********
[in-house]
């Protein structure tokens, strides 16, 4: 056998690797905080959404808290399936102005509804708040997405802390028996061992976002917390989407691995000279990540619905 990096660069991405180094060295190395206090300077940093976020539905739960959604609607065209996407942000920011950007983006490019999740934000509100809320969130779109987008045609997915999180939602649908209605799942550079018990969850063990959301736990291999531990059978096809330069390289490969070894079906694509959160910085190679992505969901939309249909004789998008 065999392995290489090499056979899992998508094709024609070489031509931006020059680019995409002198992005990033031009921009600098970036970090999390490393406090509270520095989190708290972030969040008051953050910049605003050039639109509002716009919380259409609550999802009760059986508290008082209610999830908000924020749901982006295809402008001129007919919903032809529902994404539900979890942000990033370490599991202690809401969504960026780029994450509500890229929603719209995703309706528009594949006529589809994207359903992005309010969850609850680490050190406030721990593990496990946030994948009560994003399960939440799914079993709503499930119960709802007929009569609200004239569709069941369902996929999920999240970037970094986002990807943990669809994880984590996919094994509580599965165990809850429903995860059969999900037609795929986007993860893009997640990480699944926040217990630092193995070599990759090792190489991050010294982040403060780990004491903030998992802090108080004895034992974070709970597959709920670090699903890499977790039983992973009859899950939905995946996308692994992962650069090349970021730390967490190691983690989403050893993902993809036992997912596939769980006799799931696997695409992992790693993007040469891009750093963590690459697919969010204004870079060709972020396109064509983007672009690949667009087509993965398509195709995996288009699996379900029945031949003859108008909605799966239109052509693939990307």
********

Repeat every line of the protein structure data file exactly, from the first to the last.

[in-house]
């Protein structure tokens, strides 16, 4: 056998690797905080959404808290399936102005509804708040997405802390028996061992976002917390989407691995000279990540619905 990096660069991405180094060295190395206090300077940093976020539905739960959604609607065209996407942000920011950007983006490019999740934000509100809320969130779109987008045609997915999180939602649908209605799942550079018990969850063990959301736990291999531990059978096809330069390289490969070894079906694509959160910085190679992505969901939309249909004789998008 065999392995290489090499056979899992998508094709024609070489031509931006020059680019995409002198992005990033031009921009600098970036970090999390490393406090509270520095989190708290972030969040008051953050910049605003050039639109509002716009919380259409609550999802009760059986508290008082209610999830908000924020749901982006295809402008001129007919919903032809529902994404539900979890942000990033370490599991202690809401969504960026780029994450509500890229929603719209995703309706528009594949006529589809994207359903992005309010969850609850680490050190406030721990593990496990946030994948009560994003399960939440799914079993709503499930119960709802007929009569609200004239569709069941369902996929999920999240970037970094986002990807943990669809994880984590996919094994509580599965165990809850429903995860059969999900037609795929986007993860893009997640990480699944926040217990630092193995070599990759090792190489991050010294982040403060780990004491903030998992802090108080004895034992974070709970597959709920670090699903890499977790039983992973009859899950939905995946996308692994992962650069090349970021730390967490190691983690989403050893993902993809036992997912596939769980006799799931696997695409992992790693993007040469891009750093963590690459697919969010204004870079060709972020396109064509983007672009690949667009087509993965398509195709995996288009699996379900029945031949003859108008909605799966239109052509693939990307």